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A Dialogue Between Two Shepherds

Sir Philip Sidney 1554 (Penshurst, Kent) – 1586 (Zutphen)



Uttered in a Pastoral Show at Wilton.

WILL. Dick, since we cannot dance, come, let a cheerful voice
Show that we do not grudge at all when others do rejoice.

DICK. Ah Will, though I grudge not, I count it feeble glee,
With sight made dim with daily tears another's sport to see.
Whoever lambkins saw, yet lambkins love to play,
To play when that their loved dams are stolen or gone astray?
If this in them be true, as true in men think I,
A lustless song forsooth thinks he that hath more lust to cry.

WILL. A time there is for all, my mother often says,
When she, with skirts tucked very high, with girls at football plays
When thou hast mind to weep, seek out some smoky room:
Now let those lightsome sights we see thy darkness overcome.

DICK. What joy the joyful sun gives unto bleared eyes;
That comfort in these sports you like, my mind his comfort tries.

WILL. What? Is thy bagpipe broke, or are thy lambs miswent;
Thy wallet or thy tar-box lost; or thy new raiment-rent?

DICK. I would it were but thus, for thus it were too well.

WILL. Thou see'st my ears do itch at it: good Dick thy sorrow tell.

DICK. Hear then, and learn to sigh: a mistress I do serve,
Whose wages make me beg the more, who feeds me till I starve;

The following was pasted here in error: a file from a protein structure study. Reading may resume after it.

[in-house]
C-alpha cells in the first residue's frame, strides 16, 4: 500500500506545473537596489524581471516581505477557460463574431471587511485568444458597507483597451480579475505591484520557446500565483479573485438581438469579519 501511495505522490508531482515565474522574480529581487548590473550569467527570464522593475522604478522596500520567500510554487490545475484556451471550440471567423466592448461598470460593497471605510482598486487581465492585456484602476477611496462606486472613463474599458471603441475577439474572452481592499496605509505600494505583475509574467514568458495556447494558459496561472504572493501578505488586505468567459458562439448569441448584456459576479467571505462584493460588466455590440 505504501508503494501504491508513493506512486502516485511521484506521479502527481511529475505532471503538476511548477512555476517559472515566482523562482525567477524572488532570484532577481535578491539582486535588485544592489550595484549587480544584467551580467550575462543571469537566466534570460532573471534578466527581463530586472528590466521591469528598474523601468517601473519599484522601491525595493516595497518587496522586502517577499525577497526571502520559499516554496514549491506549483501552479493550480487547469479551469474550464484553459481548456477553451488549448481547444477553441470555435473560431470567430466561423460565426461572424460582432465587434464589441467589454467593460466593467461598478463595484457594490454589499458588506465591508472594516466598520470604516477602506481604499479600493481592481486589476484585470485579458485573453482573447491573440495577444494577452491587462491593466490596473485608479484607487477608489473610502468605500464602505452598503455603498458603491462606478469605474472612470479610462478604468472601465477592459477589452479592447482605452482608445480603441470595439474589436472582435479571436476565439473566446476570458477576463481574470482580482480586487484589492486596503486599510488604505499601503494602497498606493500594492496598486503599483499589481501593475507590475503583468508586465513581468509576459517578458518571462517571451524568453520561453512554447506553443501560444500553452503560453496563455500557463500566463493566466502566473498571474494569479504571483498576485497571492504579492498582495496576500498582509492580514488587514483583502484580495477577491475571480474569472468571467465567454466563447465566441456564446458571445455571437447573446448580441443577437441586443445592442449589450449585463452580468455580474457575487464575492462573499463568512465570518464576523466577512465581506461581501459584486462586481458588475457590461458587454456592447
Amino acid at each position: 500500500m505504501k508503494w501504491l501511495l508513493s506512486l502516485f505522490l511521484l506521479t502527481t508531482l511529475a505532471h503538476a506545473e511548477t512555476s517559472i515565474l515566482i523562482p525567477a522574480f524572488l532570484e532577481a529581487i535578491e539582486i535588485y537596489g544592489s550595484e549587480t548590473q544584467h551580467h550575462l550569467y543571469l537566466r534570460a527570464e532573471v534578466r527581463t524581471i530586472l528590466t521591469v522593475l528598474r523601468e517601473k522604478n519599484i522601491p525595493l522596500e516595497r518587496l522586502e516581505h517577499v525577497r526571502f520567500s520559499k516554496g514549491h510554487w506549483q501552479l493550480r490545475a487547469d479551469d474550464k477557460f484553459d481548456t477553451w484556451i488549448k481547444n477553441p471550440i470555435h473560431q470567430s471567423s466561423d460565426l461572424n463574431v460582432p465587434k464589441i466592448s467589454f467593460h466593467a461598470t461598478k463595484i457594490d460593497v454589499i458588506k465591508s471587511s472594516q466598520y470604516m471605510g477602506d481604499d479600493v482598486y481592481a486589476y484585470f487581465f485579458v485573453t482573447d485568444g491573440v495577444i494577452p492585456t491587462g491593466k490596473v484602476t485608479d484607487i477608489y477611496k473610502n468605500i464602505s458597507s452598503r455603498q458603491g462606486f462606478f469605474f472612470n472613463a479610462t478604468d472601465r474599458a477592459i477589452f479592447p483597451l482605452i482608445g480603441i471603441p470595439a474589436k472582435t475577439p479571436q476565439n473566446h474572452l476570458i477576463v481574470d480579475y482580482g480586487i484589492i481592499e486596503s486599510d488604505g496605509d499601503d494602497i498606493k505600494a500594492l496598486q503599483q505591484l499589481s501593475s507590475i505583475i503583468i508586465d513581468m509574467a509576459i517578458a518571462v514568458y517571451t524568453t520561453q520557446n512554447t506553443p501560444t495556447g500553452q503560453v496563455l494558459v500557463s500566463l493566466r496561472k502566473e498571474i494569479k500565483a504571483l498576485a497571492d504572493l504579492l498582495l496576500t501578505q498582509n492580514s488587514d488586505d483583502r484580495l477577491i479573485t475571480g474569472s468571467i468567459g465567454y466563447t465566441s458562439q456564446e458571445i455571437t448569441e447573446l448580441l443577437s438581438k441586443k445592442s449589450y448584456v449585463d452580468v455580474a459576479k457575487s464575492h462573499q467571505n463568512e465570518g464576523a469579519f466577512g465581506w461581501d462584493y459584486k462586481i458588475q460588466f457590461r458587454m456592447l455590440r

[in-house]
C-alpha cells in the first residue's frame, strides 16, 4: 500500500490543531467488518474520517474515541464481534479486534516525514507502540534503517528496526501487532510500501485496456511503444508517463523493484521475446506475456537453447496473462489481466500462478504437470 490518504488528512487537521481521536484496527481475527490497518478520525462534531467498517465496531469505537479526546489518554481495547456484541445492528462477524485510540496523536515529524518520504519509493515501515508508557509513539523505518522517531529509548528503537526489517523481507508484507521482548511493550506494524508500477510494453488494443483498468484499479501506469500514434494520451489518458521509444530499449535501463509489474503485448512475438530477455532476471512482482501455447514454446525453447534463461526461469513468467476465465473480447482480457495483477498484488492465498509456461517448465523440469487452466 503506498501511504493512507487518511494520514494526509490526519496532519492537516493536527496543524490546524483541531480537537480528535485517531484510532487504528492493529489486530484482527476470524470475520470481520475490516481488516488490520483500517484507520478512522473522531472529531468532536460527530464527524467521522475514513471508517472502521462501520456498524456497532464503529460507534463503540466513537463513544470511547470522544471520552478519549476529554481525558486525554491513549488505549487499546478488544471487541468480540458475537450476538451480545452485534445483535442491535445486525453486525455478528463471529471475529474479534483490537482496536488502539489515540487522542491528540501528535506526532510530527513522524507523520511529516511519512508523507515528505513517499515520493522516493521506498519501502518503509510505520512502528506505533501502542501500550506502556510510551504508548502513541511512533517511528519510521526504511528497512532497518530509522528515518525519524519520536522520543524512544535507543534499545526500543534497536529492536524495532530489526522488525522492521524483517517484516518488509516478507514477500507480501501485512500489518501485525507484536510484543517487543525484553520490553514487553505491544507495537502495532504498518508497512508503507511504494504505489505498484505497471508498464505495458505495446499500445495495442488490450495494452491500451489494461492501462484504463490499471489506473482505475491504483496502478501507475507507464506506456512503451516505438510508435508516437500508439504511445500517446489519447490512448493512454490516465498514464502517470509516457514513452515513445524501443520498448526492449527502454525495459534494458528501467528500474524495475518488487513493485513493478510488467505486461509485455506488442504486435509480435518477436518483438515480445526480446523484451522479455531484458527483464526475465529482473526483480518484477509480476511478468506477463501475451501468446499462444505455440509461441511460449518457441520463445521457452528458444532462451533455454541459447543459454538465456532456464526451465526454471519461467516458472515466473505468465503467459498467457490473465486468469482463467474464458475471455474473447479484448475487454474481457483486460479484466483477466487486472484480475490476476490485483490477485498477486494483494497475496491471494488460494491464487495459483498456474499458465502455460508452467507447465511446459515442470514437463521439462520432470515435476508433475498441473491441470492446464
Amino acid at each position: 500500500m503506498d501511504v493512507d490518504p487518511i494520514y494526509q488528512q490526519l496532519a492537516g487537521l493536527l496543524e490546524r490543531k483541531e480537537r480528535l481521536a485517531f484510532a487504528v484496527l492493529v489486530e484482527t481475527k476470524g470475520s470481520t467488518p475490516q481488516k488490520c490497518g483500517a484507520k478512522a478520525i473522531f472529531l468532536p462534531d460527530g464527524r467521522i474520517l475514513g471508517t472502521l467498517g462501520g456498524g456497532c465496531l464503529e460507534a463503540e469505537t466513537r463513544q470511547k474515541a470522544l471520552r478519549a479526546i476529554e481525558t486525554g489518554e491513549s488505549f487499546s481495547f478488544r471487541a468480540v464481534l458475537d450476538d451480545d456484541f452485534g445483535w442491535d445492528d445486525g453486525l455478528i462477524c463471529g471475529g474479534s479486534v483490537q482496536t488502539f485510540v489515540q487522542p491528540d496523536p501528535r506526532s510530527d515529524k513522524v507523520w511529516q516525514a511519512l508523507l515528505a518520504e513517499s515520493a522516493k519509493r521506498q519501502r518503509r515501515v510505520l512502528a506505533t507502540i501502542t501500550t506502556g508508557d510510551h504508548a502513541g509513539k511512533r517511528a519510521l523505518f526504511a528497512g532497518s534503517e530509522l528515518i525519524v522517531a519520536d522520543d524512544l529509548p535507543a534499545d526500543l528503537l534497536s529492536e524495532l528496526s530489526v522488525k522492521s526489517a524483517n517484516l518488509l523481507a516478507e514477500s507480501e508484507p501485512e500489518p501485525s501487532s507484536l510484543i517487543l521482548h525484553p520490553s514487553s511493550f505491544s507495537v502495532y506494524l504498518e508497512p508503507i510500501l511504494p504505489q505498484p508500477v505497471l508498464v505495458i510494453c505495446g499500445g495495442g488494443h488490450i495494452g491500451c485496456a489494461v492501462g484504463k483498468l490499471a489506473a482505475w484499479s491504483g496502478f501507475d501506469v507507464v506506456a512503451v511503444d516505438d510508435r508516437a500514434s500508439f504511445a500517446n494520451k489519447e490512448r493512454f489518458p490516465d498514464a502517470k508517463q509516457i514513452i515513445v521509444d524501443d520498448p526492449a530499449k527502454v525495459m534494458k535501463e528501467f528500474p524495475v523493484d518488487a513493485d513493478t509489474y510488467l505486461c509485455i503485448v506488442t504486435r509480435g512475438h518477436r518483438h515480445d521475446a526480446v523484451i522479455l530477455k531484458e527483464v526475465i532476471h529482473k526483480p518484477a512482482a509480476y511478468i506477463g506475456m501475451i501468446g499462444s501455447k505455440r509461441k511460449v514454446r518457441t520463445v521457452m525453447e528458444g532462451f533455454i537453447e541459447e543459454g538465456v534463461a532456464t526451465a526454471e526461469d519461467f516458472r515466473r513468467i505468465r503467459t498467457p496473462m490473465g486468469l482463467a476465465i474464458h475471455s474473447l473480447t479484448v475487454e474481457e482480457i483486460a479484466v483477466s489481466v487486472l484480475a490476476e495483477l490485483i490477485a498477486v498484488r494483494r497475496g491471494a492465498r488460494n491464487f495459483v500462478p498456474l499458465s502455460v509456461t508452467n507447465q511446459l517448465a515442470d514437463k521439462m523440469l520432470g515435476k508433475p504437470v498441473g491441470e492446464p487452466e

Whose livery is such, as most I freeze apparelled most,
And looks so near unto my cure, that I must needs be lost.

WILL. What? These are riddles sure: art thou then bound to her?

DICK. Bound as I neither power have, nor would have power, to stir.

WILL. Who bound thee?

DICK. Love, my lord.

WILL. What witnesses thereto?

DICK. Faith in myself, and Worth in her, which no proof can undo.

WILL. What seal?

DICK. My heart deep graven.

WILL. Who made the band so fast?

DICK. Wonder that, by two so black eyes the glitt'ring stars be past.

WILL. What keepeth safe thy band?

DICK. Remembrance is the chest
Lock'd fast with knowing that she is of worldly things the best.

WILL. Thou late of wages plain'dst: what wages may'sh thou have?

DICK. Her heavenly looks, which more and more do give me cause to crave.

WILL. If wages make you want, what food is that she gives?

DICK. Tear's drink, sorrow's meat, wherewith not I, but in me my death lives.

WILL. What living get you then?

DICK. Disdain; but just disdain;
So have I cause myself to plain, but no cause to complain.

WILL. What care takes she for thee?

DICK. Her care is to prevent
My freedom, with show of her beams, with virtue, my content.

WILL. God shield us from such dames! If so our dames be sped,
The shepherds will grow lean I trow, their sheep will be ill-fed.
But Dick, my counsel mark: run from the place of woo:
The arrow being shot from far doth give the smaller blow.

DICK. Good Will, I cannot take thy good advice; before
That foxes leave to steal, they find they die therefore.

WILL. Then, Dick, let us go hence lest we great folks annoy:
For nothing can more tedious be than plaint in time of joy.

DICK. Oh hence! O cruel word! which even dogs do hate:
But hence, even hence, I must needs go; such is my dogged fate.
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Submitted on August 03, 2020

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Sir Philip Sidney

Sir Philip Sidney was an English poet, courtier, scholar and soldier who is remembered as one of the most prominent figures of the Elizabethan age. more…

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